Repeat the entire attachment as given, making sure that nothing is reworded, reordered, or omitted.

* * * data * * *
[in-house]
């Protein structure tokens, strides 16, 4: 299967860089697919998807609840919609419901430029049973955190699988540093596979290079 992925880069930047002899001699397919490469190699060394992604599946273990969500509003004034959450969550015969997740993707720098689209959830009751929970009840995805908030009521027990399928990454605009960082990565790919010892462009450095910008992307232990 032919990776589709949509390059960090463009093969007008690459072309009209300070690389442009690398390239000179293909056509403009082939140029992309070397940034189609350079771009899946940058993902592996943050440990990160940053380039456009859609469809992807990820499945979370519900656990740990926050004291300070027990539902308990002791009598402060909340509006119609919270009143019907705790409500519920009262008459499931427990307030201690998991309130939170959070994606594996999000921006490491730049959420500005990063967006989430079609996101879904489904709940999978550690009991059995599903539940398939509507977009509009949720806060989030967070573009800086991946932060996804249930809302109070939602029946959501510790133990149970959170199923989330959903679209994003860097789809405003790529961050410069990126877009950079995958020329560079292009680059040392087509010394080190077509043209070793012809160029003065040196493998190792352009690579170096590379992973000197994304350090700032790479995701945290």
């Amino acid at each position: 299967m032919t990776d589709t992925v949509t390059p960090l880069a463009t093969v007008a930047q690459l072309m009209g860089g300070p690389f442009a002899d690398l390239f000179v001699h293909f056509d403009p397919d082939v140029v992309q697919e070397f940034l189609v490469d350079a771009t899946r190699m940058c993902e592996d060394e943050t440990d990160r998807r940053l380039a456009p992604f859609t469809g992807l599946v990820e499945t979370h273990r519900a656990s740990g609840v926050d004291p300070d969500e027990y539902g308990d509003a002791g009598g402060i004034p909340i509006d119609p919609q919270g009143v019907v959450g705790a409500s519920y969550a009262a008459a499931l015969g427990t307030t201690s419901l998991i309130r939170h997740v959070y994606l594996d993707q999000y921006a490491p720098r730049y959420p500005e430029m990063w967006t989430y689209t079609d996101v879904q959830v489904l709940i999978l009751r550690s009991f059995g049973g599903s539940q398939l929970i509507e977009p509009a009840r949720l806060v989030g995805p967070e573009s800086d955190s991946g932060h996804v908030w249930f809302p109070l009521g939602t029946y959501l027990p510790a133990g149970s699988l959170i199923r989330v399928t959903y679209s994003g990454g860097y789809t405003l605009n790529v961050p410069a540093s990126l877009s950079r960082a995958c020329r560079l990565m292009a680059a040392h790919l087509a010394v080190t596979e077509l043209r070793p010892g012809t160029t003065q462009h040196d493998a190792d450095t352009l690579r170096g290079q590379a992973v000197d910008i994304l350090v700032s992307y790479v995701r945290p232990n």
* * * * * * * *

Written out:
[in-house]
């Protein structure tokens, strides 16, 4: 299967860089697919998807609840919609419901430029049973955190699988540093596979290079 992925880069930047002899001699397919490469190699060394992604599946273990969500509003004034959450969550015969997740993707720098689209959830009751929970009840995805908030009521027990399928990454605009960082990565790919010892462009450095910008992307232990 032919990776589709949509390059960090463009093969007008690459072309009209300070690389442009690398390239000179293909056509403009082939140029992309070397940034189609350079771009899946940058993902592996943050440990990160940053380039456009859609469809992807990820499945979370519900656990740990926050004291300070027990539902308990002791009598402060909340509006119609919270009143019907705790409500519920009262008459499931427990307030201690998991309130939170959070994606594996999000921006490491730049959420500005990063967006989430079609996101879904489904709940999978550690009991059995599903539940398939509507977009509009949720806060989030967070573009800086991946932060996804249930809302109070939602029946959501510790133990149970959170199923989330959903679209994003860097789809405003790529961050410069990126877009950079995958020329560079292009680059040392087509010394080190077509043209070793012809160029003065040196493998190792352009690579170096590379992973000197994304350090700032790479995701945290």
């Amino acid at each position: 299967m032919t990776d589709t992925v949509t390059p960090l880069a463009t093969v007008a930047q690459l072309m009209g860089g300070p690389f442009a002899d690398l390239f000179v001699h293909f056509d403009p397919d082939v140029v992309q697919e070397f940034l189609v490469d350079a771009t899946r190699m940058c993902e592996d060394e943050t440990d990160r998807r940053l380039a456009p992604f859609t469809g992807l599946v990820e499945t979370h273990r519900a656990s740990g609840v926050d004291p300070d969500e027990y539902g308990d509003a002791g009598g402060i004034p909340i509006d119609p919609q919270g009143v019907v959450g705790a409500s519920y969550a009262a008459a499931l015969g427990t307030t201690s419901l998991i309130r939170h997740v959070y994606l594996d993707q999000y921006a490491p720098r730049y959420p500005e430029m990063w967006t989430y689209t079609d996101v879904q959830v489904l709940i999978l009751r550690s009991f059995g049973g599903s539940q398939l929970i509507e977009p509009a009840r949720l806060v989030g995805p967070e573009s800086d955190s991946g932060h996804v908030w249930f809302p109070l009521g939602t029946y959501l027990p510790a133990g149970s699988l959170i199923r989330v399928t959903y679209s994003g990454g860097y789809t405003l605009n790529v961050p410069a540093s990126l877009s950079r960082a995958c020329r560079l990565m292009a680059a040392h790919l087509a010394v080190t596979e077509l043209r070793p010892g012809t160029t003065q462009h040196d493998a190792d450095t352009l690579r170096g290079q590379a992973v000197d910008i994304l350090v700032s992307y790479v995701r945290p232990n």